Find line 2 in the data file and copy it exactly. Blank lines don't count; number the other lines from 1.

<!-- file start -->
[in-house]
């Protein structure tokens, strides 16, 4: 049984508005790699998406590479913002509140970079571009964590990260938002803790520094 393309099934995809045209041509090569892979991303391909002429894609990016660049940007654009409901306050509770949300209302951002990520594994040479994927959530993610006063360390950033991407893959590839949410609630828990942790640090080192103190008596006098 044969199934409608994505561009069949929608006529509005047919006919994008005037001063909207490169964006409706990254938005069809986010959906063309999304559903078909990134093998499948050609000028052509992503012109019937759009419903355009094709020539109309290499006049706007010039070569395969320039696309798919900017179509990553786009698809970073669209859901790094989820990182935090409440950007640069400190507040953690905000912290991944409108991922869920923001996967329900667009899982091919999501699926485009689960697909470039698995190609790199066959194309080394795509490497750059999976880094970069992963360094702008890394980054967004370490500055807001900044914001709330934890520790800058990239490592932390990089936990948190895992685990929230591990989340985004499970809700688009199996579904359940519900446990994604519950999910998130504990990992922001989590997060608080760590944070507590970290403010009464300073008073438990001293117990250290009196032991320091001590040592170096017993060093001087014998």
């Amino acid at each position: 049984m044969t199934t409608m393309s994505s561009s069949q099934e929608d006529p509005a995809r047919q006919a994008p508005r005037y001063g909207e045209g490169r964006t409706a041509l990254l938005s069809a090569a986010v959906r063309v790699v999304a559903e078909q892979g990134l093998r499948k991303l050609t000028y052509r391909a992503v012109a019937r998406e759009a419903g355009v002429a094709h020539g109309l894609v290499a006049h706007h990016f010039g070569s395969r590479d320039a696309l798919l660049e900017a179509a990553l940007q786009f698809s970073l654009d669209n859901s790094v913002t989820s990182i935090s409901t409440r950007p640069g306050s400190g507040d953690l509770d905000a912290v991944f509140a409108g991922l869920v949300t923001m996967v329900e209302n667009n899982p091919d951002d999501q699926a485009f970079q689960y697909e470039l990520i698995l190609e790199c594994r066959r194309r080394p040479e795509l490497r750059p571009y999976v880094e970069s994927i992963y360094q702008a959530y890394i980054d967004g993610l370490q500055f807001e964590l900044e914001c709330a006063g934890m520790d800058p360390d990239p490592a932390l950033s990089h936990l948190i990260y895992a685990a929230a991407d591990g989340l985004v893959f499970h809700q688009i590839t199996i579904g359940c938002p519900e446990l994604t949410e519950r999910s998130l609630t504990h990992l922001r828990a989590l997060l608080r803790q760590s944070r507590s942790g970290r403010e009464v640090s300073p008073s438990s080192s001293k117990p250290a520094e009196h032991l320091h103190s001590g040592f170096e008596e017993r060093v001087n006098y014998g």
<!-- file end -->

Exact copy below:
């Protein structure tokens, strides 16, 4: 049984508005790699998406590479913002509140970079571009964590990260938002803790520094 393309099934995809045209041509090569892979991303391909002429894609990016660049940007654009409901306050509770949300209302951002990520594994040479994927959530993610006063360390950033991407893959590839949410609630828990942790640090080192103190008596006098 044969199934409608994505561009069949929608006529509005047919006919994008005037001063909207490169964006409706990254938005069809986010959906063309999304559903078909990134093998499948050609000028052509992503012109019937759009419903355009094709020539109309290499006049706007010039070569395969320039696309798919900017179509990553786009698809970073669209859901790094989820990182935090409440950007640069400190507040953690905000912290991944409108991922869920923001996967329900667009899982091919999501699926485009689960697909470039698995190609790199066959194309080394795509490497750059999976880094970069992963360094702008890394980054967004370490500055807001900044914001709330934890520790800058990239490592932390990089936990948190895992685990929230591990989340985004499970809700688009199996579904359940519900446990994604519950999910998130504990990992922001989590997060608080760590944070507590970290403010009464300073008073438990001293117990250290009196032991320091001590040592170096017993060093001087014998």